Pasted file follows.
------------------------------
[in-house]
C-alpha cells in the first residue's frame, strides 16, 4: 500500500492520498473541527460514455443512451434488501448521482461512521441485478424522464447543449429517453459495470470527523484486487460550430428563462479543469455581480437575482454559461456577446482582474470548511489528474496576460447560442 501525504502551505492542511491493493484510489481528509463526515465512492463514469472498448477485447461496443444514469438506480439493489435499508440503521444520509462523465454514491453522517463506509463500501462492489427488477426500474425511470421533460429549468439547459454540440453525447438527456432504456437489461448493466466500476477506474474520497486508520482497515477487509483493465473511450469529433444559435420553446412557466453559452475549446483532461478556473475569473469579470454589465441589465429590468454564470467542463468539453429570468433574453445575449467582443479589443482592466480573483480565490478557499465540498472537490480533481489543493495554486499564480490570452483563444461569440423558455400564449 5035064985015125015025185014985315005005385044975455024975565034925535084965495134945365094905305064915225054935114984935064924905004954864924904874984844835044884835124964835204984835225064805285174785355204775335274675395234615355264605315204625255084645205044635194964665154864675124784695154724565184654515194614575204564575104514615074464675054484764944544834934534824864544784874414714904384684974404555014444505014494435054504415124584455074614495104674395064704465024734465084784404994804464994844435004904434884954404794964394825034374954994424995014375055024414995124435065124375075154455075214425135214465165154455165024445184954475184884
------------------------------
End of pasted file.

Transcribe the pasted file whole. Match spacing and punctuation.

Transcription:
[in-house]
C-alpha cells in the first residue's frame, strides 16, 4: 500500500492520498473541527460514455443512451434488501448521482461512521441485478424522464447543449429517453459495470470527523484486487460550430428563462479543469455581480437575482454559461456577446482582474470548511489528474496576460447560442 501525504502551505492542511491493493484510489481528509463526515465512492463514469472498448477485447461496443444514469438506480439493489435499508440503521444520509462523465454514491453522517463506509463500501462492489427488477426500474425511470421533460429549468439547459454540440453525447438527456432504456437489461448493466466500476477506474474520497486508520482497515477487509483493465473511450469529433444559435420553446412557466453559452475549446483532461478556473475569473469579470454589465441589465429590468454564470467542463468539453429570468433574453445575449467582443479589443482592466480573483480565490478557499465540498472537490480533481489543493495554486499564480490570452483563444461569440423558455400564449 5035064985015125015025185014985315005005385044975455024975565034925535084965495134945365094905305064915225054935114984935064924905004954864924904874984844835044884835124964835204984835225064805285174785355204775335274675395234615355264605315204625255084645205044635194964665154864675124784695154724565184654515194614575204564575104514615074464675054484764944544834934534824864544784874414714904384684974404555014444505014494435054504415124584455074614495104674395064704465024734465084784404994804464994844435004904434884954404794964394825034374954994424995014375055024414995124435065124375075154455075214425135214465165154455165024445184954475184884